Congenital lobar emphysema (CLE) is a rare lung malformation that occurs when air become trapped in the lungs. Infants with CLE have one or more lobes of the lung that are hyperinflated.

An obstruction of one of the main airways of the lungs — called the bronchi — can cause CLE in some newborns. However, experts suggest the condition may have a genetic link. The severity of CLE can vary among people, and some may not experience symptoms until adulthood.

Doctors typically diagnose the condition in the first 6 months of an infant’s life. However, CLE is very rare, occurring in about 1 in 20,000 to 30,000 births. About a third of newborns with CLE have symptoms at birth.

Read on to learn more about congenital lobar emphysema.

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The exact cause of CLE is not always clear — around 50% of cases occur without doctors knowing the cause.

Some infants with CLE have issues with cartilage formation in the bronchi, the passageways into the lungs. This can lead to issues with lung development — they may either underdevelop or develop atypically — which may cause air to stay trapped in the lungs.

Other possible causes of CLE include:

  • diseases of the parenchyma, the cells responsible for lung function
  • a blockage from inside the bronchi
  • a blockage from outside the bronchi

Around 50% of newborns with CLE have symptoms at birth or within the first 6 months of life.

Symptoms may include:

  • blue or gray tinge to the skin due to a lack of oxygen
  • the chest sinking below the neck or breastbone during breathing
  • wheezing
  • difficulty feeding or breathing
  • frequent respiratory tract infections
  • chronic cough

Some conditions with similar symptoms to CLE include:

Considering the above when diagnosing CLE helps doctors determine the best treatment plan.

Diagnosing CLE involves a physical exam of the lungs and medical imaging.

Part of the physical exam involves the doctor tapping the chest to hear sounds within the lungs. The doctor may notice hyper-resonance, which involves a low-pitched, booming sound upon examination. This typically indicates that a particular area of the lung is masking respiratory sounds.

Doctors regard a lung CT as the best method for imaging and diagnosing CLE. Another imaging technique that can provide valuable information is an MRI. In infants, MRI can provide detailed images that could potentially evaluate and identify abnormalities.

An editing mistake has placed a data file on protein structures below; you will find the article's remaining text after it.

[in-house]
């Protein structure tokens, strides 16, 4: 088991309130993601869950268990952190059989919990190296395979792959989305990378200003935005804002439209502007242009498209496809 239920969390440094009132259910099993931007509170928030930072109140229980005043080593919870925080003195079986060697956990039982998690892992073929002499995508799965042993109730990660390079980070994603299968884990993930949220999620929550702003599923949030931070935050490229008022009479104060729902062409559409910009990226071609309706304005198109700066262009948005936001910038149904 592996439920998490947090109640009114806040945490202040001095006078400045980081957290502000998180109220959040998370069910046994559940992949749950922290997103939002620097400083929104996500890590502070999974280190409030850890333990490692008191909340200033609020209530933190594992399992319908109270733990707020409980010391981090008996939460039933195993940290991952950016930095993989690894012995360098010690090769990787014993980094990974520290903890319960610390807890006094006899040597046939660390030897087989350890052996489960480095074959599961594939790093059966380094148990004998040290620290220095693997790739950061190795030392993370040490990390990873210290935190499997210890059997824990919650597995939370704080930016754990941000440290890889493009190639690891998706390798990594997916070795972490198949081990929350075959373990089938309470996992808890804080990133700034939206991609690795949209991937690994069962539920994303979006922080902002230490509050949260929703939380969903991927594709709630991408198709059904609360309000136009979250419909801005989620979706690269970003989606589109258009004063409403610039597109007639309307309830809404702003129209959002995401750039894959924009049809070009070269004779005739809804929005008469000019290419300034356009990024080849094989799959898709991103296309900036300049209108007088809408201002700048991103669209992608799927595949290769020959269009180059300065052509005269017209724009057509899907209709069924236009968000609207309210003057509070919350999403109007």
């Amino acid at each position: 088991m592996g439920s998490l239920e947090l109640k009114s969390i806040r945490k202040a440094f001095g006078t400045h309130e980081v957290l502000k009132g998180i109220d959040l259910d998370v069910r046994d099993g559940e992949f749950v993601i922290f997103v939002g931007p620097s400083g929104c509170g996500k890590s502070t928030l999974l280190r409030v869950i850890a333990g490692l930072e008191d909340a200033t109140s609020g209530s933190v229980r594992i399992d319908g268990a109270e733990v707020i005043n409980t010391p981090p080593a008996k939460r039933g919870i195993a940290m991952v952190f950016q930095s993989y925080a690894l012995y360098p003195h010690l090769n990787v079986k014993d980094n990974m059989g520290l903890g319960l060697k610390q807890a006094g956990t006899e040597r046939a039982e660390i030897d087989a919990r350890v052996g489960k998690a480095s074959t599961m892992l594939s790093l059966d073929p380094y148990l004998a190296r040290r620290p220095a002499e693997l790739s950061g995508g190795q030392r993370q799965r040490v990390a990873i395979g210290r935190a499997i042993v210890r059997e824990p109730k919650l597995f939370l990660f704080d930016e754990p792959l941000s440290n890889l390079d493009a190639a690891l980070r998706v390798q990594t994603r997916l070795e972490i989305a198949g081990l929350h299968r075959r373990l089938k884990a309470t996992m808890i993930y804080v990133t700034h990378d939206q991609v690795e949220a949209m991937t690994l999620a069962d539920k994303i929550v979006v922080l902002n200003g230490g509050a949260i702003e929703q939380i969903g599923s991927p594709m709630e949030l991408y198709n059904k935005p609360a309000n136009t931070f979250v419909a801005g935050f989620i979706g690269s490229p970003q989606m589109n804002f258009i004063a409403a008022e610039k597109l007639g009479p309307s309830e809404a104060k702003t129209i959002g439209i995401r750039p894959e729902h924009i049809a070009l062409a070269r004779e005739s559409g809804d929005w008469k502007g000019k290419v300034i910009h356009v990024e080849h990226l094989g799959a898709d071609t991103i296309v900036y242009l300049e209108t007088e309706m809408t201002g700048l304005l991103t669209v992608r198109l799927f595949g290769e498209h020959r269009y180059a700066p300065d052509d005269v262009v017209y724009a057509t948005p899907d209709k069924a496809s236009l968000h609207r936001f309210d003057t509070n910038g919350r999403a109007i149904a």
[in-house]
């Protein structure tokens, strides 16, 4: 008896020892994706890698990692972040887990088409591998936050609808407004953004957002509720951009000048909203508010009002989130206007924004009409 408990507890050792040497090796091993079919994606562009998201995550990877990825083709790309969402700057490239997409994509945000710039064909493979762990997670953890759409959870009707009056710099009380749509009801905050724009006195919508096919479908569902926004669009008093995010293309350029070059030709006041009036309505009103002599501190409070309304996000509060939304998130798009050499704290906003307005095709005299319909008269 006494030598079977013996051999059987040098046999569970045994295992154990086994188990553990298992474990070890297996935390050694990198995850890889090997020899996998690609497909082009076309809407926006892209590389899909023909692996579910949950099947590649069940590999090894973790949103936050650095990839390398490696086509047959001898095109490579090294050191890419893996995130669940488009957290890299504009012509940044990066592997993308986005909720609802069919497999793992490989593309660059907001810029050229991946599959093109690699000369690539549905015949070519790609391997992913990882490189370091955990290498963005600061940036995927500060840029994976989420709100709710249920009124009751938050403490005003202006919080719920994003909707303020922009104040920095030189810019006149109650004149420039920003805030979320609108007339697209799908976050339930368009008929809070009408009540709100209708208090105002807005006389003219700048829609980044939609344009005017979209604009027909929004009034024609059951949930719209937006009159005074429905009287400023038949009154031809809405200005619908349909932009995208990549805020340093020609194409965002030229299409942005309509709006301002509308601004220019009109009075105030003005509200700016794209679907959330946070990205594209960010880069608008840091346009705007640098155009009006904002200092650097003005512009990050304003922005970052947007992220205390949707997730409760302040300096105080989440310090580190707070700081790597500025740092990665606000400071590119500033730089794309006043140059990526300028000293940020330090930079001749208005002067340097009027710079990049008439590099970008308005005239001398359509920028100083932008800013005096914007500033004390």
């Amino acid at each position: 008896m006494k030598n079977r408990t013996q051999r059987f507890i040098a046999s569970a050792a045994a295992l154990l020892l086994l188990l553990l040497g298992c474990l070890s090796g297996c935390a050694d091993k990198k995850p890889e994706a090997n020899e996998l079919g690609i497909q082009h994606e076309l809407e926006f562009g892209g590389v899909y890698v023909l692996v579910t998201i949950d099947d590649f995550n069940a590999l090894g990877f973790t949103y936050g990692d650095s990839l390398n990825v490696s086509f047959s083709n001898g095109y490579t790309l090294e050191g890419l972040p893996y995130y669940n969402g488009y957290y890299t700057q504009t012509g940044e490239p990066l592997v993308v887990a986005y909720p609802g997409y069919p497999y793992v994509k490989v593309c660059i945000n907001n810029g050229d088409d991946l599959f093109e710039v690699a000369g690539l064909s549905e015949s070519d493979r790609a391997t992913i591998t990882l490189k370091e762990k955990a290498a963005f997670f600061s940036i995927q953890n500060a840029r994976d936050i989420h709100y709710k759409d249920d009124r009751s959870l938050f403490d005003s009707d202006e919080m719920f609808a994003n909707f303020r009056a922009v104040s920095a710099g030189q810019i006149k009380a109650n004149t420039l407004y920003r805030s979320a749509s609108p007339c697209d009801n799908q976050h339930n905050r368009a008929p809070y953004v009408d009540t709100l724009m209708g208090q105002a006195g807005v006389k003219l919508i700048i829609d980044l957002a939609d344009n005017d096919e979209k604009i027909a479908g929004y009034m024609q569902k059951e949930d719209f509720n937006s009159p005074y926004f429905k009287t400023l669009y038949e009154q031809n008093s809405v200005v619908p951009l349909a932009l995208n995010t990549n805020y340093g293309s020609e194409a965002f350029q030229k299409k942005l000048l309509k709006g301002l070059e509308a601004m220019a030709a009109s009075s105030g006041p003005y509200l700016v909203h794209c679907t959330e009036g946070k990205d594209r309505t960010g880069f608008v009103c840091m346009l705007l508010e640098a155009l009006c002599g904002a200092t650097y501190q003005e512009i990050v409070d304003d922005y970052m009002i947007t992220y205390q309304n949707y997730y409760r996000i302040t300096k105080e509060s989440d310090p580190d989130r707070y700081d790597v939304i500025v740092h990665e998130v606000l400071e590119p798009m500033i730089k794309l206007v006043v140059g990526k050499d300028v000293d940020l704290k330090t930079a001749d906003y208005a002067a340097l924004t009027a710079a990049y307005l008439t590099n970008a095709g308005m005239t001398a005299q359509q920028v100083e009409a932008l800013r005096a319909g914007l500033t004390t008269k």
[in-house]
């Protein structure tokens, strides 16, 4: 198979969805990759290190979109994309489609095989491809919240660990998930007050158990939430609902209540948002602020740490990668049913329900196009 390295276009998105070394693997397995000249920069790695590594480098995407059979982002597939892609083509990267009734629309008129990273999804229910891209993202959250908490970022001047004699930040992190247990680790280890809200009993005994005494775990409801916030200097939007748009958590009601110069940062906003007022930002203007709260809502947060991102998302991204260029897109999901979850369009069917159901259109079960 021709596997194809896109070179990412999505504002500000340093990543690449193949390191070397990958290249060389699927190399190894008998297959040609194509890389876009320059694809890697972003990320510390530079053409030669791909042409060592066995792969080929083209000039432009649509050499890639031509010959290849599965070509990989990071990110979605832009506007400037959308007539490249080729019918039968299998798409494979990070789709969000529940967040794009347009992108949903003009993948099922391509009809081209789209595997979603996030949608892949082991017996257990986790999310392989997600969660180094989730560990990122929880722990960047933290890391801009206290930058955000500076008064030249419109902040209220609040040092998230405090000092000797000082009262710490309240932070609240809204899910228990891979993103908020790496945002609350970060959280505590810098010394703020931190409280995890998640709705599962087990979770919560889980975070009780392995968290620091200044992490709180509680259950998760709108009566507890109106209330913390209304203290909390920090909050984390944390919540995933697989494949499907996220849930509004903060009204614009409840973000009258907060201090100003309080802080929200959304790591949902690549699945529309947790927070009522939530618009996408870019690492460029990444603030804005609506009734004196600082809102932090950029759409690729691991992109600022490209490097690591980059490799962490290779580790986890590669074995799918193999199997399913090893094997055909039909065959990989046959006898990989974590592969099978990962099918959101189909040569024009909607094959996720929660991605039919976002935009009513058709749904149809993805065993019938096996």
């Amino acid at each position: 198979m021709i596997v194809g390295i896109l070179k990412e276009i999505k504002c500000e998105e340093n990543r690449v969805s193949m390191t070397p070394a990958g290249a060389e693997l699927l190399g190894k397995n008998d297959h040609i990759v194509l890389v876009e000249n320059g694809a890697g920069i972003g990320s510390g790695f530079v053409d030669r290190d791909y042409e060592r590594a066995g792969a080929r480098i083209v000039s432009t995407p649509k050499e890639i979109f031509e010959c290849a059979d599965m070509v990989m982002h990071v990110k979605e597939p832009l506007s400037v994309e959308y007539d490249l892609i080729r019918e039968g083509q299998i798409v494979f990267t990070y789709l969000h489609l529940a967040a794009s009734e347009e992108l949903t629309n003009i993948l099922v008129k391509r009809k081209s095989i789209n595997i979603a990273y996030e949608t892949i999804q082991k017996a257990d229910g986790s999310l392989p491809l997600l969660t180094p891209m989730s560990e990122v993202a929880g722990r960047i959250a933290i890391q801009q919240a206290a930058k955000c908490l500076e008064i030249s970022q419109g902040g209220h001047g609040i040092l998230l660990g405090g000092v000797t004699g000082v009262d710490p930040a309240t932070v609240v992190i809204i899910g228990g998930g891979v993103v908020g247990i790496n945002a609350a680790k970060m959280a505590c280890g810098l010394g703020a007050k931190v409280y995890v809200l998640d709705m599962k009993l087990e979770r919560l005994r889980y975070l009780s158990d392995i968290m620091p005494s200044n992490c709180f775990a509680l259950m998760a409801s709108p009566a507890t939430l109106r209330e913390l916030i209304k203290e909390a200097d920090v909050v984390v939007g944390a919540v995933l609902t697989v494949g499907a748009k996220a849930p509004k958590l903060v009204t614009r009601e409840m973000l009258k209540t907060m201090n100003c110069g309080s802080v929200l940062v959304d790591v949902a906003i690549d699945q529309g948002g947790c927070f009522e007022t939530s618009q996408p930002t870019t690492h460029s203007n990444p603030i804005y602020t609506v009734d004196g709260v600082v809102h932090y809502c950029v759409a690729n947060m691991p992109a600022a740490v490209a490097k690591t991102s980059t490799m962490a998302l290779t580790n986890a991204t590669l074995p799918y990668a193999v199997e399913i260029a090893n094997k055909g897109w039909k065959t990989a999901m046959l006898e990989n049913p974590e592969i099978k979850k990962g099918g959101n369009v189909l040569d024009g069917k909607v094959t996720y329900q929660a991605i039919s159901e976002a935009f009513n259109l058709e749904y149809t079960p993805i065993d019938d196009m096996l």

An ultrasound during pregnancy cannot diagnose CLE. In some cases, ultrasound experts may still notice lung areas with an exaggerated response to sound waves with typical blood flow in the area.

Doctors could also confirm a diagnosis before birth with MRI since it can show more detail in the fetal lung.

Differential diagnosis

Before treating CLE, doctors need to rule out other conditions that may be causing similar symptoms. Many different respiratory diseases may resemble CLE, as mentioned in the section above.

A chest X-ray showing hyperinflated lung lobes can suggest several diagnoses:

Performing a differential diagnosis is the process doctors use to make a final diagnosis. They collect data, consider the most likely cause, and eliminate other less likely options.

Once a doctor establishes a diagnosis of CLE, they will choose the most appropriate treatment. These strategies can depend on the severity of the disease.

Conservative treatment

For mild to moderate disease, doctors prescribe conservative treatments, such as oxygen and bronchodilators, to help open the airways and improve breathing.

Follow-up appointments with specialists, such as a respirologist, may be beneficial. Overall conservative treatment can provide favorable results for some.

Learn more about how bronchodilators work.


In severe CLE, newborns may require surgery to remove the lung lobe with CLE. Doctors refer to the removal of a lung lobe as a lobectomy, which typically provides positive results for newborns with severe CLE.

With appropriate treatment, the outlook for CLE is generally favorable.

Sometimes, the condition is so severe it can affect the cardiovascular system, which may affect the prognosis. However, treatments may improve both respiratory and cardiac problems.

Congenital lobar emphysema (CLE) is a rare lung disease where air enters the lungs and becomes trapped. It may be challenging to diagnose CLE before birth. Within the first 6 months of life, newborns can present symptoms of the condition, if not earlier. Doctors diagnose CLE with physical exams and medical imaging.

Doctors manage mild and moderate CLE with conservative treatments. For more severe cases, lobectomy can serve as an effective treatment. With appropriate techniques, the outlook is generally favorable.